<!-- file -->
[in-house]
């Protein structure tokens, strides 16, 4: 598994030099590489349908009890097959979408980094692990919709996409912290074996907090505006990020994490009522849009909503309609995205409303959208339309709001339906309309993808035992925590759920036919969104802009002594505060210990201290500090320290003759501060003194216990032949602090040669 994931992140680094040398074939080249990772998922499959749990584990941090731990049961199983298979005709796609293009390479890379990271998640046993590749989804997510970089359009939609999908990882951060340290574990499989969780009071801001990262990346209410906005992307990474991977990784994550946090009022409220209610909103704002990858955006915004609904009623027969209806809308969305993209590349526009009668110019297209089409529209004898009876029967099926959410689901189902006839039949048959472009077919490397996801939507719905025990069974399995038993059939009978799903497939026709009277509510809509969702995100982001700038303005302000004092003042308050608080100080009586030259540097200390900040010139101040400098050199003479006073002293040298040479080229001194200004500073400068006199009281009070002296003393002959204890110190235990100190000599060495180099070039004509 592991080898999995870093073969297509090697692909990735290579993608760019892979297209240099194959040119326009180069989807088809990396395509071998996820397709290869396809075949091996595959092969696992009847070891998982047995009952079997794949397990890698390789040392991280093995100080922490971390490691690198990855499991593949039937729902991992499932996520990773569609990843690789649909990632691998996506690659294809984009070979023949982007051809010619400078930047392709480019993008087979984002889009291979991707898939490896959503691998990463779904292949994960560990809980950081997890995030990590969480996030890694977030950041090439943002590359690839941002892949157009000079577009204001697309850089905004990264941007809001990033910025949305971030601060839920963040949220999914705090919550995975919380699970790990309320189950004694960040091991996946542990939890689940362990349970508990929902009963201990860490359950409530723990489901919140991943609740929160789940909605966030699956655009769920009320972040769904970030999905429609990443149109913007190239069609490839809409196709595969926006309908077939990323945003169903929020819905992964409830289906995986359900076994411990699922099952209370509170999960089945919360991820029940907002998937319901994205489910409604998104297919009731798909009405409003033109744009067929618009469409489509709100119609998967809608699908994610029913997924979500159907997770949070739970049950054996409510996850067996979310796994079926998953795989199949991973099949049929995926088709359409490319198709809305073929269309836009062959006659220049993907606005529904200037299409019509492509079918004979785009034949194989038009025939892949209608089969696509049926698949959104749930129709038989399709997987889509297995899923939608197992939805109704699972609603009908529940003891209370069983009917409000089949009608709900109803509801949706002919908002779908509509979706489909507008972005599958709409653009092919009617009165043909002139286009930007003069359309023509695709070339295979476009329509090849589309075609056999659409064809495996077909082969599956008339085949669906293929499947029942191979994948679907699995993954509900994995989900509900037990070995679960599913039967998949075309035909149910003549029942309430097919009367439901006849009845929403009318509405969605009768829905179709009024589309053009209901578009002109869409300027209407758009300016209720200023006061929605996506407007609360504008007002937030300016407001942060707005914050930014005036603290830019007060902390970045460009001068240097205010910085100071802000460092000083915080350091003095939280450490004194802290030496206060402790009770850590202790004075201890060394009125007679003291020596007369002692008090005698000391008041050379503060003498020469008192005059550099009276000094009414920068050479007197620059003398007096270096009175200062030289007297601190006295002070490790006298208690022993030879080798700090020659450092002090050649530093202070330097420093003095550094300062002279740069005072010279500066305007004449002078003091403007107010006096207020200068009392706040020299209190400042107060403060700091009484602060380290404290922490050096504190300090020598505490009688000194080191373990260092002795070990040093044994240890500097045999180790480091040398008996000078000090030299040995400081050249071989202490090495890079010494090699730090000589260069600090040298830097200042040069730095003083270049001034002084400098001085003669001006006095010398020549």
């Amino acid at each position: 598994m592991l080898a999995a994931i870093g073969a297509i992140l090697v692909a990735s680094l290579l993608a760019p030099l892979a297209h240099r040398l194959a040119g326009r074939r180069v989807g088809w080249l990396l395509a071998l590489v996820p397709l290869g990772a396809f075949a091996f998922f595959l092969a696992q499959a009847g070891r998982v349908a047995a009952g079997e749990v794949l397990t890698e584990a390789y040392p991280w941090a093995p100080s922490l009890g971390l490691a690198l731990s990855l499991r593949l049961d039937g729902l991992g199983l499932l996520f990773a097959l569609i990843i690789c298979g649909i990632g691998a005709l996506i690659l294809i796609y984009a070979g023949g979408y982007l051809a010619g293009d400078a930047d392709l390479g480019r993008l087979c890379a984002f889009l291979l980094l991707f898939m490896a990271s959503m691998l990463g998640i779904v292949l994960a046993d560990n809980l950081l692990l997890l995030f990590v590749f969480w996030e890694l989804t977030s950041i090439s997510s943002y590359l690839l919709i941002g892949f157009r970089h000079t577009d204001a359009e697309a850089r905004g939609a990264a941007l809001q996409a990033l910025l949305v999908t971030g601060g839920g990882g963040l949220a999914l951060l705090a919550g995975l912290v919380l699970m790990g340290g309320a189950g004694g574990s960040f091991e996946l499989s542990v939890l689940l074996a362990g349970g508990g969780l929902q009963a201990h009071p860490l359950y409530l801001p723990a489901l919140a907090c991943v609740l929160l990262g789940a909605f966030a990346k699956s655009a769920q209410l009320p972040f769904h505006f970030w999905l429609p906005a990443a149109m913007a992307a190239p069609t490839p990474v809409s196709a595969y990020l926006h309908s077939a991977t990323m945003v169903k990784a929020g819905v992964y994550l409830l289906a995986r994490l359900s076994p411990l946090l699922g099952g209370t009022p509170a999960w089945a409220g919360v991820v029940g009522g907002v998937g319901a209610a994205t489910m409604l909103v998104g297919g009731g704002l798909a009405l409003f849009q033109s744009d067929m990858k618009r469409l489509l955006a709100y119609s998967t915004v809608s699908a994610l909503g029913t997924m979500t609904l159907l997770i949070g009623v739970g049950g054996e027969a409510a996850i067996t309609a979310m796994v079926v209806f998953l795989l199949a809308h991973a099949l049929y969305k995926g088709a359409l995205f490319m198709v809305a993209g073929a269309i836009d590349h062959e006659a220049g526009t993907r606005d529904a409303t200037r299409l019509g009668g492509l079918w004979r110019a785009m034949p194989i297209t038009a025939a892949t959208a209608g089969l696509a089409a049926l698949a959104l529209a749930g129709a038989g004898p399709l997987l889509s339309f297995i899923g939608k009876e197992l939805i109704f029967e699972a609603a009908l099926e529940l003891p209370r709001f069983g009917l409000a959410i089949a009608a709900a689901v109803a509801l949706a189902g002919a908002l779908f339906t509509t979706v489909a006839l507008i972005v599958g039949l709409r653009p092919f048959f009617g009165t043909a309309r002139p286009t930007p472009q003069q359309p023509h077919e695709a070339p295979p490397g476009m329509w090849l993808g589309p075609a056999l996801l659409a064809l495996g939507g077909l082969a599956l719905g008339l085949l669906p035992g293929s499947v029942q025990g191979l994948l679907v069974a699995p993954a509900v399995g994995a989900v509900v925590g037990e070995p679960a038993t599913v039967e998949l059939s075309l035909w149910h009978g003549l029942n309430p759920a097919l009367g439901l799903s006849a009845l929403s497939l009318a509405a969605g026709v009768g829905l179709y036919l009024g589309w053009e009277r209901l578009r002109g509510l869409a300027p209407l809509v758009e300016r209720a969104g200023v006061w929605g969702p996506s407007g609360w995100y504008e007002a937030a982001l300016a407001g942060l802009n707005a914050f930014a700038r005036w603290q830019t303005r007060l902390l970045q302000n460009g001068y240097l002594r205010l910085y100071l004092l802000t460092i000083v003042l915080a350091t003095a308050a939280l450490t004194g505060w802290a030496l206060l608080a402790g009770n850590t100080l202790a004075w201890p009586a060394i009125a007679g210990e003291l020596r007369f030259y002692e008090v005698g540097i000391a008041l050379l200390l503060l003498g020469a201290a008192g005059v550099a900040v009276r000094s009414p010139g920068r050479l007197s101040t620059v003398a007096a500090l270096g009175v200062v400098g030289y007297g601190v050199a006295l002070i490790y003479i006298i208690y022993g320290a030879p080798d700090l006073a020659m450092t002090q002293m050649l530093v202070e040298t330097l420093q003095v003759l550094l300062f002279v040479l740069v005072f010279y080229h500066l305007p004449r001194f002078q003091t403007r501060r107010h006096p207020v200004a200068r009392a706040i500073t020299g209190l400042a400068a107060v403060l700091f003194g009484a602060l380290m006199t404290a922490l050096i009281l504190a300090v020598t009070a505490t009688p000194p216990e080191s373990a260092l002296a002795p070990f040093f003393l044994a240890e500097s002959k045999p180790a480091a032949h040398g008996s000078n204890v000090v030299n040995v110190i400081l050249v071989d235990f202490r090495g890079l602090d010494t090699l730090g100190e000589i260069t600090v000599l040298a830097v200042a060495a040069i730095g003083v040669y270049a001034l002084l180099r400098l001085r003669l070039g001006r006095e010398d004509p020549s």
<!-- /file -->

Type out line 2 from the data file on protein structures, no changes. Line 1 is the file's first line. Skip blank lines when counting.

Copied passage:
């Protein structure tokens, strides 16, 4: 598994030099590489349908009890097959979408980094692990919709996409912290074996907090505006990020994490009522849009909503309609995205409303959208339309709001339906309309993808035992925590759920036919969104802009002594505060210990201290500090320290003759501060003194216990032949602090040669 994931992140680094040398074939080249990772998922499959749990584990941090731990049961199983298979005709796609293009390479890379990271998640046993590749989804997510970089359009939609999908990882951060340290574990499989969780009071801001990262990346209410906005992307990474991977990784994550946090009022409220209610909103704002990858955006915004609904009623027969209806809308969305993209590349526009009668110019297209089409529209004898009876029967099926959410689901189902006839039949048959472009077919490397996801939507719905025990069974399995038993059939009978799903497939026709009277509510809509969702995100982001700038303005302000004092003042308050608080100080009586030259540097200390900040010139101040400098050199003479006073002293040298040479080229001194200004500073400068006199009281009070002296003393002959204890110190235990100190000599060495180099070039004509 592991080898999995870093073969297509090697692909990735290579993608760019892979297209240099194959040119326009180069989807088809990396395509071998996820397709290869396809075949091996595959092969696992009847070891998982047995009952079997794949397990890698390789040392991280093995100080922490971390490691690198990855499991593949039937729902991992499932996520990773569609990843690789649909990632691998996506690659294809984009070979023949982007051809010619400078930047392709480019993008087979984002889009291979991707898939490896959503691998990463779904292949994960560990809980950081997890995030990590969480996030890694977030950041090439943002590359690839941002892949157009000079577009204001697309850089905004990264941007809001990033910025949305971030601060839920963040949220999914705090919550995975919380699970790990309320189950004694960040091991996946542990939890689940362990349970508990929902009963201990860490359950409530723990489901919140991943609740929160789940909605966030699956655009769920009320972040769904970030999905429609990443149109913007190239069609490839809409196709595969926006309908077939990323945003169903929020819905992964409830289906995986359900076994411990699922099952209370509170999960089945919360991820029940907002998937319901994205489910409604998104297919009731798909009405409003033109744009067929618009469409489509709100119609998967809608699908994610029913997924979500159907997770949070739970049950054996409510996850067996979310796994079926998953795989199949991973099949049929995926088709359409490319198709809305073929269309836009062959006659220049993907606005529904200037299409019509492509079918004979785009034949194989038009025939892949209608089969696509049926698949959104749930129709038989399709997987889509297995899923939608197992939805109704699972609603009908529940003891209370069983009917409000089949009608709900109803509801949706002919908002779908509509979706489909507008972005599958709409653009092919009617009165043909002139286009930007003069359309023509695709070339295979476009329509090849589309075609056999659409064809495996077909082969599956008339085949669906293929499947029942191979994948679907699995993954509900994995989900509900037990070995679960599913039967998949075309035909149910003549029942309430097919009367439901006849009845929403009318509405969605009768829905179709009024589309053009209901578009002109869409300027209407758009300016209720200023006061929605996506407007609360504008007002937030300016407001942060707005914050930014005036603290830019007060902390970045460009001068240097205010910085100071802000460092000083915080350091003095939280450490004194802290030496206060402790009770850590202790004075201890060394009125007679003291020596007369002692008090005698000391008041050379503060003498020469008192005059550099009276000094009414920068050479007197620059003398007096270096009175200062030289007297601190006295002070490790006298208690022993030879080798700090020659450092002090050649530093202070330097420093003095550094300062002279740069005072010279500066305007004449002078003091403007107010006096207020200068009392706040020299209190400042107060403060700091009484602060380290404290922490050096504190300090020598505490009688000194080191373990260092002795070990040093044994240890500097045999180790480091040398008996000078000090030299040995400081050249071989202490090495890079010494090699730090000589260069600090040298830097200042040069730095003083270049001034002084400098001085003669001006006095010398020549």